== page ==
We shifted gears for our second session in which Monique Scott, Bronte McLeod, and Andrea Wallace approached identity from a psychological perspective asking us to consider in various ways the formation or maintenance of self in the context of mental illness. Monique prompted the workshop to consider a more complex understand of hearing voices as reflections of self, while Bronte explored personal recovery from mental illness and then effect of self-stigma in that process. Andrea rounded off the session by reconceptualising OCD (obsessive-compulsive disorder) as shame-regulation strategies.


From the personal to the national—our third session featured Chris Mudaliar and Alex Stewart who both extended our understanding of national identity formation in official discourse in Fiji. While Chris was interested in how historical context, ethnic identity and the construction of an overarching national identity through formal institutions creates contemporary Fijian identity, Alex explored how Fiji projects its identity in the international community seeing Fiji’s self identity as deeply connected to how it engages in regional politics.

At this half-way point of the workshop, although our stomachs were ready for lunch, question time provoked a range of interesting discussions linking these diverse presentations. Can psychological approaches to ideas of guilt and shame link to analyses of national identity? Do approaches like Sarah’s which complicate institutional processes provide a way to engage the personal within the national/international and vice-versa (structures within the personal) that the other presenters were exploring?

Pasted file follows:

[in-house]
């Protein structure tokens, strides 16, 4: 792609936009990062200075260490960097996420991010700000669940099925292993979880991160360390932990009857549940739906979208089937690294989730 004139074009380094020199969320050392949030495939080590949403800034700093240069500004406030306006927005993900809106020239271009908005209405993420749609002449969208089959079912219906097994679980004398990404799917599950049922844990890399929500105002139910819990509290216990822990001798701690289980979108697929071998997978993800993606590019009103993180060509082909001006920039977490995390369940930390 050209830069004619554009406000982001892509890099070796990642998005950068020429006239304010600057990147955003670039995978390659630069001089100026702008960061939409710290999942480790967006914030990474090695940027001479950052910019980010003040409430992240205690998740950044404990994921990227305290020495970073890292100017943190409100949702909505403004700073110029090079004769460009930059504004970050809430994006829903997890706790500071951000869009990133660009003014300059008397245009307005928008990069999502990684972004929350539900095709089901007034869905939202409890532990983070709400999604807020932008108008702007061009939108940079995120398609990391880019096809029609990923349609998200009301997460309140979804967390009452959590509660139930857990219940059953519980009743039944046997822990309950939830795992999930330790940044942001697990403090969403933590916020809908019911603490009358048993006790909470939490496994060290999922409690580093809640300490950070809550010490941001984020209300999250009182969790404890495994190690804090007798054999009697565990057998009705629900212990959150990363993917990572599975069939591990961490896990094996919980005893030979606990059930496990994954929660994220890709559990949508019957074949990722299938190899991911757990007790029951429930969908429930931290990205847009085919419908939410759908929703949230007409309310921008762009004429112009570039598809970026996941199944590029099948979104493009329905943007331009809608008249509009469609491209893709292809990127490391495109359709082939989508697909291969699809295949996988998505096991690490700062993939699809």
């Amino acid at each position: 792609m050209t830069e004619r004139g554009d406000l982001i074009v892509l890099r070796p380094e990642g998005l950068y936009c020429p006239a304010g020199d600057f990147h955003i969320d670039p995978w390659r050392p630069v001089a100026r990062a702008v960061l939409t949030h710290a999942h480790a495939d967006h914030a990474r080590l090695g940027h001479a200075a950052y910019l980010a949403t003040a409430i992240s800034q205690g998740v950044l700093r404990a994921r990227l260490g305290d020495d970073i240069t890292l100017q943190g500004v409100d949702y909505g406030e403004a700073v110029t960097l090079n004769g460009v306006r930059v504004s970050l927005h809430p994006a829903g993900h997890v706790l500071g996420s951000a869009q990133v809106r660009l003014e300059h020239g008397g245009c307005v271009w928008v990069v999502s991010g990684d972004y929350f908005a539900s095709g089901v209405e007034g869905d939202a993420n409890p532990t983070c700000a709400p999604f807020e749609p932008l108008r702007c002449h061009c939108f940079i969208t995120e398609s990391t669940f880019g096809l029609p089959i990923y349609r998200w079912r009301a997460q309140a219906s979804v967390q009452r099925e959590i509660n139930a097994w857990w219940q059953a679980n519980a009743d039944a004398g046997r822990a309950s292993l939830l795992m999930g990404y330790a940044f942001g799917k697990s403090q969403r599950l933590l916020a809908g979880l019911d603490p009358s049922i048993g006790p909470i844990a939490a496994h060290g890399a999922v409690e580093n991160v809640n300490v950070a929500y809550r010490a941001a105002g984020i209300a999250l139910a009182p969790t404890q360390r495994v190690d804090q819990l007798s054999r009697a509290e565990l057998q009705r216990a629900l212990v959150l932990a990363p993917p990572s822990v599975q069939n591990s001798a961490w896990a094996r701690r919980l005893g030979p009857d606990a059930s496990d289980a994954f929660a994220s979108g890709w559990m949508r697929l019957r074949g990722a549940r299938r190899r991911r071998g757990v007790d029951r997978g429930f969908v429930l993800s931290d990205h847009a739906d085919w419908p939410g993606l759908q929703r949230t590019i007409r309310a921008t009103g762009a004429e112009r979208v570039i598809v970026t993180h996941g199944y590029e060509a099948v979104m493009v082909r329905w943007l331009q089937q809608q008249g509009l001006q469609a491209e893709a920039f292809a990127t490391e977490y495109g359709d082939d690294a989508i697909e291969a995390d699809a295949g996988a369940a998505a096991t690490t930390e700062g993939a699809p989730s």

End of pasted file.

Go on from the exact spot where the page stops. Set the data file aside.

Afternoon Sessions: Mediated, Mobile, and Marginal Identities

crystaltwitterpicofworkshopWith our hunger sated, we  we exploited the magic of technology to have Crystal Abidin present her paper from Perth via Skype to kick off our fourth session. Crystal talked about microblogging and identity formation, prompting a flurry of questions from audience about the commercialisation of the self, ‘authenticity’ and importance of reflective practice in ethnographic research such as Crystal’s. Next in this session was Helena Liu with the provocative idea that sexuality/eroticism in relation to identity formation may have a place in the workplace. Helena explored the way Asian men in Australian business contexts are constructed as subservient and asexual by patriarchal norms and how they reclaim eroticism to challenge this. Rounding out our session on mediated identities, Diana Bossio asked how journalists negotiate their professional and personal identities in online spaces, proposing three approaches: conflicted about what to show, see social media as a professional ‘brand, and see the personal and professional as fused.